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Discussion Starter #1 (Edited)
I moved a while back and am finally getting back into a dosing routing with the new tanks I've got set up. You can find pics of my tanks & fish @columbus_aquascaping on instagram (https://www.instagram.com/columbus_aquascaping/). Lately I've been fighting some algae issues and likely nutrient deficiencies. I'd like to start with one tank and keep things simple.

Here's the tank info:
Tank - 40B aquarium
lighting - 2x current satellite+'s
Substrate - BDBS
Filter - Oase bioplus thermo 200 (internal filter style)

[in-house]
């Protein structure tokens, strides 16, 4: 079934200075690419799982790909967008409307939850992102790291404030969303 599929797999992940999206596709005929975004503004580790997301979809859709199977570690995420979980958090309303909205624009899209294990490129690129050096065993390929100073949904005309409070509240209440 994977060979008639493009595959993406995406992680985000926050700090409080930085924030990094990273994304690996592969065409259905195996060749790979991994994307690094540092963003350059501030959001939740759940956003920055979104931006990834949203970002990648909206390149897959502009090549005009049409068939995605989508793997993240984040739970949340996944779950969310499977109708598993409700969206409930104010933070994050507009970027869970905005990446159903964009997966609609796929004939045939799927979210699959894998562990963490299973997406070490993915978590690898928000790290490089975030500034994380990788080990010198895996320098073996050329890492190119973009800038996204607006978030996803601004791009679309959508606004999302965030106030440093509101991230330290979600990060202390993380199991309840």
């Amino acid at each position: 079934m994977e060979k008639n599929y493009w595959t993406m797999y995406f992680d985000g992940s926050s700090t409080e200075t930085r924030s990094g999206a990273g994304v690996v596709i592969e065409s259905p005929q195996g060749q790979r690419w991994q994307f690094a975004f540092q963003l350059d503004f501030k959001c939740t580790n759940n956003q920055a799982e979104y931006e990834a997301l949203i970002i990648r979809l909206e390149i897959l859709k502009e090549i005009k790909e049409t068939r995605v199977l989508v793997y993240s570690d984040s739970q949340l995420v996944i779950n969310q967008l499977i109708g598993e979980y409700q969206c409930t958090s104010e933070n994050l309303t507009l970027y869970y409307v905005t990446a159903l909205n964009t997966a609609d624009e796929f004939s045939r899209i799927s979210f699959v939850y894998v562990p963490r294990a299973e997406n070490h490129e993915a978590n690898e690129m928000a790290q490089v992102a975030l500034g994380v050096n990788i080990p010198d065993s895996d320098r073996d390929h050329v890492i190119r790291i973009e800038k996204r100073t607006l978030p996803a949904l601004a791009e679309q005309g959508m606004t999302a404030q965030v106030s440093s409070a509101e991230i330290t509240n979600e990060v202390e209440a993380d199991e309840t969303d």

Ehiem skimmer
pressurized CO2 with diffuser, bbs~5

50% WC weekly.

Tank Parameters:
GH 4
KH 2
pH 6 (pH drop 6.6 to 6.0)
NO3 10 ppm
PO4 ~2 ppm
NH3, NO2 0

Dosing: I am front loading macros and dosing micros the following day. These is the amounts I'm dosing per week:
Mg 6ppm
NO3 10 ppm
PO4 2 ppm
K 20 ppm
Fe 0.6 ppm (CSM-B)

Algae issues: GSA

Pictures of plants can be found here:
https://photos.app.goo.gl/vwHfvpixqp9BKH5D8


I previously had Mg issues, that were headed in the right direction, but during my move the grow out tanks got neglected. Working to get them back up and running again. Currently, the pictures look like Mg or Fe issues. I ordered some ferrous gluconate 12.46% that's on the way.

Let me know your thoughts, thanks!
@Seattle_Aquarist
 

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Hi @Vinster8108,

Good to hear from you!